Planting trees is a longstanding traditional urban planning approach for improving liveability in cities. Dating back from the earliest urban societies such as the Roman Empire, urban planners have applied trees for bringing shade, mitigating temperature, rainfall and wind, and providing food and fodder for animals. Providing urban trees, parks and urban forests is probably one of the earliest applications of what is now termed “nature-based solutions”. Nature-based solutions are defined by the International Union for Conservation of Nature (IUCN) as “actions to protect, sustainably manage, and restore natural or modified ecosystems, that address societal challenges effectively and adaptively, simultaneously providing human well-being and biodiversity benefits”.
End of January, I (the urban forestry consultant at EFI’s Resilience Programme) was invited by the Beijing Forestry and Parks Department of International Cooperation for a study visit and a training on urban forestry. China is one of the leading countries when it comes to afforestation: in 2018 alone, about 6.6 million hectare new forests (or the size or Ireland) will be planted. The new forests are not only situated in the rural areas, but also in and near urban agglomerations. In the last Beijing province (area: 16.000 km², inhabitants: 22 million) for example, about 67.000 ha additional forest has been planted over five years, mainly for landscape and aesthetical reasons, but also for recreation purposes. In the next five years, they are aiming for an additional similar area.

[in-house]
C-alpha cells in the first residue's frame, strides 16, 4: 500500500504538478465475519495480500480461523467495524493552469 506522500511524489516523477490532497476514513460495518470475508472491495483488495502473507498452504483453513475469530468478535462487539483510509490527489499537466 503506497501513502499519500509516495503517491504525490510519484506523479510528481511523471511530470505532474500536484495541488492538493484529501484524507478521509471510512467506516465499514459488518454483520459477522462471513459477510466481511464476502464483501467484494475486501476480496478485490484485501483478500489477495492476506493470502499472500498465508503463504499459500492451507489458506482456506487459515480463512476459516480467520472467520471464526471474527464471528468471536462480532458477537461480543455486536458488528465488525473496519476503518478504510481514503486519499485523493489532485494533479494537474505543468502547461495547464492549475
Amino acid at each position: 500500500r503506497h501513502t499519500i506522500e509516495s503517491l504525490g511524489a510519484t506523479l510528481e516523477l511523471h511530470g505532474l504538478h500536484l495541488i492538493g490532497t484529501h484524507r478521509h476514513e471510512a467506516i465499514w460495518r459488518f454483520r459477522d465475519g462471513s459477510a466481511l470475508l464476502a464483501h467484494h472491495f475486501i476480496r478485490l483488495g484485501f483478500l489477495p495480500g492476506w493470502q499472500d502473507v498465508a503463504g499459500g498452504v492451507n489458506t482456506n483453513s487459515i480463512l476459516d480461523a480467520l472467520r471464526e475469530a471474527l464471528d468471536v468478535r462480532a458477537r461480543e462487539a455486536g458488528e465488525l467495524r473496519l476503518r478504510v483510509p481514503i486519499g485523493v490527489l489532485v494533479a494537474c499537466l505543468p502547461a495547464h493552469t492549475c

The study tour started in one of the mayor urban redevelopment projects that Beijing has seen: the 2008 Olympic Quarter. The Olympic Park (680 ha) has been built on former built-up area and farmland, and is situated at the central North-South axis through Beijing which connects the Olympic Park with the central Tiananmen Square. The park includes an artificial lake where soil was reused for building an artificial hill. The composition of the park follows the traditional Chinese design of building with the back to the hills and the front to the water.